GLENEAGLES, United Kingdom: American golfers have dismissed US captain Tom Watson’s notion of taking major motivation at this week’s Ryder Cup from a humbling 2012 last-day loss to Europe.
Europe rallied two years ago at Medinah for a seventh victory in nine outings, a loss Watson has insisted for months would be a major inspiration for US talent in the 40th edition of the biennial golf showdown at Gleneagles.
“The whole redemption thing, I’m not suggesting that there’s not some validity to it… I don’t think that’s necessarily our approach,” said 2007 Masters winner Zach Johnson, one of seven players back this year from 2012.
“That was two years ago. It’s not like I’m here because we lost two years ago. My motivation isn’t because we lost two years ago. My motivation is because I’m playing in the Ryder Cup and it doesn’t matter what happened two years ago.
“I’m still upset that we lost two years ago, but I’m not here to redeem myself or the team. I’m not here to redeem anything,” he said late Tuesday.
It was a stark contrast from eight-time major winner Watson, the oldest-ever Cup captain at 65, saying, “I made it clear to them this trip is a redemption trip. It’s time to make amends and try to redeem yourselves from what happened in 2012.”
Ninth-ranked Matt Kuchar, also on the 2012 team that lost eight singles matches, said the revenge idea was overblown.
“I would have to think so. The US record the past few years is not good at all,” he said. “I don’t think there’s a revenge nature in the game of golf.”
Redemption wasn’t on the mind of two-time Masters winner Bubba Watson either.
“It’s golf. That motivates me. I’m not worried about two years ago,” player Watson said. “Just trying to win that little trophy. That’s our goal. I’m not worried about what happened a few years ago.”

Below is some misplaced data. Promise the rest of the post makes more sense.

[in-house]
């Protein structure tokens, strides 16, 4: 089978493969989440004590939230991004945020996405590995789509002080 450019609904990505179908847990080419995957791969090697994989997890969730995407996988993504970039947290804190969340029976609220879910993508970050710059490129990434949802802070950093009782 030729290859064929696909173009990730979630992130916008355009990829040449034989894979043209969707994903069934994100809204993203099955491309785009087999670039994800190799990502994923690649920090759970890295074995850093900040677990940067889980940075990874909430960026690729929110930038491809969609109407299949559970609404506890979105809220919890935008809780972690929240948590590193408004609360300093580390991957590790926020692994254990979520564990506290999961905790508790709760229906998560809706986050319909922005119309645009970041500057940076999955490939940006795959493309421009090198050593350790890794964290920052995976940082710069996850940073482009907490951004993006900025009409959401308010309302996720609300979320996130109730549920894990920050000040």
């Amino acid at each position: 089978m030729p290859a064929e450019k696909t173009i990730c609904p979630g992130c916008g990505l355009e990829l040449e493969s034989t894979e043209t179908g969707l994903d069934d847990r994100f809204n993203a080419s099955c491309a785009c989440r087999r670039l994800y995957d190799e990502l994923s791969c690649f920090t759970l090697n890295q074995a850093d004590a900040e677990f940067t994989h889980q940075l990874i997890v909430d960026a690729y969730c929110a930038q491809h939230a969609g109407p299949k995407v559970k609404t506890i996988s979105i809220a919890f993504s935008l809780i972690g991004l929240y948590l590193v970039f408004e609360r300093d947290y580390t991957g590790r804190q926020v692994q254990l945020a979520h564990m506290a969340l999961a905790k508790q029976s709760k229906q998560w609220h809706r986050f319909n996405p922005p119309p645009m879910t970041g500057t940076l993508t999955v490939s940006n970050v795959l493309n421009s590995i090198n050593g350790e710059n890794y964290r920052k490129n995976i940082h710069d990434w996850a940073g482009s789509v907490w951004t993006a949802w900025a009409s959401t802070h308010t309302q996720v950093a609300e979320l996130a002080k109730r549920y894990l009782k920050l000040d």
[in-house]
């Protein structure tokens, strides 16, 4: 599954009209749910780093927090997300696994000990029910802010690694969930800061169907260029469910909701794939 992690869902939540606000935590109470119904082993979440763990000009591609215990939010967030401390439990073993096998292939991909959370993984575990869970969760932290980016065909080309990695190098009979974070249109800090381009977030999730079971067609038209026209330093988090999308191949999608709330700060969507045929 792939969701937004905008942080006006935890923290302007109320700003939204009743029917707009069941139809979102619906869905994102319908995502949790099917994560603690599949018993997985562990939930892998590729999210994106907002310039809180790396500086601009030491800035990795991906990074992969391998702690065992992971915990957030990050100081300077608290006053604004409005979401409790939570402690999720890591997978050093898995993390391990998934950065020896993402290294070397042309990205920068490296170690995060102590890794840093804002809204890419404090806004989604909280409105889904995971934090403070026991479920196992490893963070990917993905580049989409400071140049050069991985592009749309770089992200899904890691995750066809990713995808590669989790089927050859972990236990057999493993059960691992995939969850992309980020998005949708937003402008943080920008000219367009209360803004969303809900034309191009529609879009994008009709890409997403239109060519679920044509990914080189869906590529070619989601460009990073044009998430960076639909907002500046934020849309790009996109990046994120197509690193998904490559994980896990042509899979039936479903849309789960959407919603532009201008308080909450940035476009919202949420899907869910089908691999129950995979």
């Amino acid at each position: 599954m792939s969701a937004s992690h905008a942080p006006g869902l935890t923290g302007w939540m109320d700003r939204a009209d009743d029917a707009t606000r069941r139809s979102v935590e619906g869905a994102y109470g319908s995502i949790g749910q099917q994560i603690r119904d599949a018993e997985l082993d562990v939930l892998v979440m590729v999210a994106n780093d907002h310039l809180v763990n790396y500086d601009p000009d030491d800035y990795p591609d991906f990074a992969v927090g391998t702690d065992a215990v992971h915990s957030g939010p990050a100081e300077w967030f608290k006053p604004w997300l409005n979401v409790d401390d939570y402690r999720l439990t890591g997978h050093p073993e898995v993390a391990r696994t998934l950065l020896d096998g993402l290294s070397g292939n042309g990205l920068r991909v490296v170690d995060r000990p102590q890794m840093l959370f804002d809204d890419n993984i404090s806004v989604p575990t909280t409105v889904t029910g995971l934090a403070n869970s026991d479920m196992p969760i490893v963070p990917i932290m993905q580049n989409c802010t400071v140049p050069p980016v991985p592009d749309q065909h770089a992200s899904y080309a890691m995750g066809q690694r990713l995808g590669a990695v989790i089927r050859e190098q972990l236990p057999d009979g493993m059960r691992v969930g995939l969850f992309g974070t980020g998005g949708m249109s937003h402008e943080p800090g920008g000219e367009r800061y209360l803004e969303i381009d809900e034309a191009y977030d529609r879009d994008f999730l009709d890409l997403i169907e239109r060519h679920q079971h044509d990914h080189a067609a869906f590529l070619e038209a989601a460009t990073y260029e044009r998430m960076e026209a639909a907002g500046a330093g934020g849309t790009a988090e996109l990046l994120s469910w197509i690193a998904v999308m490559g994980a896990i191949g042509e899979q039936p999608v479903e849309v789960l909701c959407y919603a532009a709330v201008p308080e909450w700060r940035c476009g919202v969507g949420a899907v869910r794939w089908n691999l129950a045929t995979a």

Watson also dismissed his captain’s idea of him as the most inspiring man for Europe to beat, saying , “He’s making that up. He’s making attention come to me when it’s the other guys.”
In a full repudiation of Tom Watson’s notion of inspiration, US veteran Jim Furyk said Medinah has barely been mentioned.
“It’s probably going to be in the back of a few guys’ minds whether they were there or not,” Furyk said.
“It has been mentioned but I wouldn’t say there has been really any discussion about it. I don’t think I’ve heard more than about 20 to 30 seconds on it.
“I really don’t think the 24 guys need any more inspiration than the fact that we’re in a Ryder Cup.”
While possibly a ploy to avoid saying anything to motivate Europe, US players were clear, Kuchar saying Watson’s comments of US players as underdogs had no locker-room traction either.
“The underdog mentality, I don’t know that it has been talked about a whole lot in the team room,” Kuchar said. “We’ve really had no discussion of trying to make that an advantage.”
Only Hunter Mahan, who lost the 2010 Cup-deciding singles match to Graeme McDowell by dropping the last two holes, called redemption as a factor.
“The US has been kicked in the teeth for a while now,” Mahan said. “Redemption is a word that some guys have thrown out and it feels like that. We feel like we’re better than some of the golf that we’ve played, and we’re capable of doing great things.”